If you are a licensed professional in any field, you have to meet certain requirements for continuing education in order to work. Teachers, nurses, attorneys, and even daycare providers must demonstrate, year after year, that they are committed to keeping their knowledge and skills aligned with those of their respective professions. These requirements can include attending trainings, watching videos or webcasts, or even teaching or attending college courses.
Between home, work, kids, and leisure time, keeping up with continuing education requirements often gets shoved to the bottom of the priority list. However, failure to do so can jeopardize your career, up to and including termination from your position. If you’re unemployed, failure to keep your license current could prevent you from being hired for your dream job.
Here are some tips for organizing and managing your continuing ed requirements (CEs from this point forward – the acronyms differ across professions) so you’ll never find yourself scrambling for trainings at the last minute:
- Know what’s required and how often. Different professions require different types and numbers of CEs over different periods of time. For example, to maintain my certification as a Licensed Clinical Social Worker, I need 30 CEs every 3 years. Then there are other stipulations, like an HIV/AIDs training every third renewal period, an ethics training every 3 years, and a pediatric head trauma training every 10 years. (I think. See? This is why I have it written down!) I can obtain up to 15 of my 30 hours online, but anything beyond that won’t be counted. Certain trainings MUST be attended face to face instead of online. Contact your licensing body to make sure you know the current requirements for earning and reporting CEs, and keep it in a safe place with all your license-related information.
- Make a schedule for completing your trainings. I know I need 30 hours every 3 years. It’s much easier to complete 10 hours a year than trying to cram all 30 into the month before my license is up for renewal. So I have a list of trainings I should attend annually, including an allowance for 5 of my 15 online hours each year. This keeps me focused on the things I must have – too often, I spend all my hours gaining CEs for things I’m interested in, only to leave out the boring compulsory trainings. Then I have to cross my fingers and hope that someone offers the required stuff before my renewal fees are due.
- Speaking of renewal fees, keep up with your expiration date. Do you know off the top of your head when your license expires? Don’t depend on a letter or email from your licensing board; they may not send it out in time for you to make sure you have all your CEs. No one at the board will have any sympathy if you let your license lapse – you could end up paying higher fees, or (worse) retaking a license exam just to be able to work.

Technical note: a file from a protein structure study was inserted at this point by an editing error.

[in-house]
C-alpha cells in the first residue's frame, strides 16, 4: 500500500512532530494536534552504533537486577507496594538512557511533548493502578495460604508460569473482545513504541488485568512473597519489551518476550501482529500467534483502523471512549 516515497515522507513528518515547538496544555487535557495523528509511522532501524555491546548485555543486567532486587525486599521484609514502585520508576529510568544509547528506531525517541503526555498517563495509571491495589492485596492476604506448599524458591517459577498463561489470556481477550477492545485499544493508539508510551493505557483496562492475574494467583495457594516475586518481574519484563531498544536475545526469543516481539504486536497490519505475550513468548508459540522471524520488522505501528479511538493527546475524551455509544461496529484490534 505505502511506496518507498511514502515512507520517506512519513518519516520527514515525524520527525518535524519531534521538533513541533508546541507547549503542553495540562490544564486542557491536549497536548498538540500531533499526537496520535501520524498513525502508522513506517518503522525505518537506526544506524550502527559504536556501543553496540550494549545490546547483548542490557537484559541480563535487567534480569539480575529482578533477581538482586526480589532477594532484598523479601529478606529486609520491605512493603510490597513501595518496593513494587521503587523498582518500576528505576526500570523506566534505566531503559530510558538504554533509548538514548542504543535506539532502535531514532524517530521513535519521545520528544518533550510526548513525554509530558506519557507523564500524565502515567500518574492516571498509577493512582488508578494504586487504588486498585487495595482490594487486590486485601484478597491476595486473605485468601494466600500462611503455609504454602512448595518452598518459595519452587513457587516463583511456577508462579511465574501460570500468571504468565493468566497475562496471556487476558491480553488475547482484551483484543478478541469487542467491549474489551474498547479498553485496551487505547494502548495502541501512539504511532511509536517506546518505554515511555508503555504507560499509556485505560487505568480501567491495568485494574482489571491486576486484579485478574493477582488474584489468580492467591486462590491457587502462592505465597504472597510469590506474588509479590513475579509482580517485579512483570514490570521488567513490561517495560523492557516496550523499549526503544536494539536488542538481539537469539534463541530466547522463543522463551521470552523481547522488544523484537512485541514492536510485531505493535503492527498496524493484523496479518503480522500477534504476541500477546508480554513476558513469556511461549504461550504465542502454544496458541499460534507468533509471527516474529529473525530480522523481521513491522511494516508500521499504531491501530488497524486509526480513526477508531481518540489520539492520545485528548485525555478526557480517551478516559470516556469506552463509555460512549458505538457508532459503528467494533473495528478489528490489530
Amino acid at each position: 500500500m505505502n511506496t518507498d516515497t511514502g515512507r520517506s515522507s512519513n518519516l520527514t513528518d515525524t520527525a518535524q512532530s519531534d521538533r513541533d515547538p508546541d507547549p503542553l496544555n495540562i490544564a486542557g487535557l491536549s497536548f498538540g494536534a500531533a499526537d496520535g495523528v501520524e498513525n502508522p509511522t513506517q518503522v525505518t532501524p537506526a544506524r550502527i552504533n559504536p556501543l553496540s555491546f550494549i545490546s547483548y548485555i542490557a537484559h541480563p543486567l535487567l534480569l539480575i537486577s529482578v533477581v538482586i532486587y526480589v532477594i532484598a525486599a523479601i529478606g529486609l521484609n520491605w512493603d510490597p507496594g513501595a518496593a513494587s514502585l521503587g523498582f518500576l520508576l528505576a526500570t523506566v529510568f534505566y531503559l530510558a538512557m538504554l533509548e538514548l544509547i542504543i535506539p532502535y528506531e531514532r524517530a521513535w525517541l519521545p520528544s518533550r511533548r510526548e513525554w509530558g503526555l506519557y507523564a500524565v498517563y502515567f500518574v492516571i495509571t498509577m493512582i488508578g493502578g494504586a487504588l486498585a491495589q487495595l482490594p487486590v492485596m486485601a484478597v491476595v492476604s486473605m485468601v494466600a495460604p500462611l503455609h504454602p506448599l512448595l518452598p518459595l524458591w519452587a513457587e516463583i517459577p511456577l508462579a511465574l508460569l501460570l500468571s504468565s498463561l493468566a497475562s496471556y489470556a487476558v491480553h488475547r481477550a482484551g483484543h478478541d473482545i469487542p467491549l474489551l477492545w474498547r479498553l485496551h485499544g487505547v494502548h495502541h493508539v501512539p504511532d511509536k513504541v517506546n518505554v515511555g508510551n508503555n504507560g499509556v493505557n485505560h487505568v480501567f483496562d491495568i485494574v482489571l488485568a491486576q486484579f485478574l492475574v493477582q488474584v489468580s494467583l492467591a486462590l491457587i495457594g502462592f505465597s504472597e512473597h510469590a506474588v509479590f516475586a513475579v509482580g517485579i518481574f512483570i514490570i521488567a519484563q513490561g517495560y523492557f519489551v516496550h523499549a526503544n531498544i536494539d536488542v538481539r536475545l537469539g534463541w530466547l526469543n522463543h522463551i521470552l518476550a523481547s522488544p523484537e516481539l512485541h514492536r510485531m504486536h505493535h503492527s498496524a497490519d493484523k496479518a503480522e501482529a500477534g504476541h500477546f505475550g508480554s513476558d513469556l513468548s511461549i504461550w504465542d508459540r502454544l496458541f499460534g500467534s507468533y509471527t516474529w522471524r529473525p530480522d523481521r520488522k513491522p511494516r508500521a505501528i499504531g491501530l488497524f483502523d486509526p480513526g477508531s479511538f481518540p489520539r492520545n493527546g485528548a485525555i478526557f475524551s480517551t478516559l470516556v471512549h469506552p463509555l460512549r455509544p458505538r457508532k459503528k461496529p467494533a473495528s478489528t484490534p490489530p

- Keep all your CE certificates in one place. It doesn’t matter if you keep a file of paper certificates or scan them into your computer. Just make sure you have proof of attendance for every training you attend. These records should include the date and name of the training, the presenter’s information, and your name and license number. You never know when you may be subject to an audit – don’t trust your memory when your career is at stake.
- Double check your requirements every 6 months. Isn’t it just like a licensing board to change up requirements and fail to let us know? It happened to me a few years ago, and the ONLY reason I found out is because a coworker mentioned it. If I hadn’t heard through the grapevine, my renewal would have been rejected for failing to include all the required trainings.
- Take advantage of free trainings. Many agencies sponsor trainings for their employees at no cost, or contribute toward the registration fees for conferences, trainings at outside agencies, and computer-based modules. Gathering all the required CEs can be expensive, but you can save a lot of money by keeping up with what your company provides.
- Make sure the trainings you attend provide credit for your specific license. A few years ago, I attended a training with a coworker whose degree and license are in psychology. We sat through the entire 8-hour presentation before she noticed that the psychology board wasn’t listed as a preapproved CE provider. She contacted them on the drive home, and guess what? She wasted a whole day for something that didn’t even count toward her CE requirements. If a brochure or website doesn’t specify your licensing body, contact them to check before you register. And don’t take their word for it – spend a minute calling your board as well, just to be on the safe side.
Few of us enjoy continuing education, but we know how important it is to be marketable, especially in the current economy. Hopefully your job is secure, but if something happens, you will rest easier knowing that your trainings are up to date and you are ready to move on to something new.
Do you have a professional license to maintain? How do you keep up with continuing education requirements?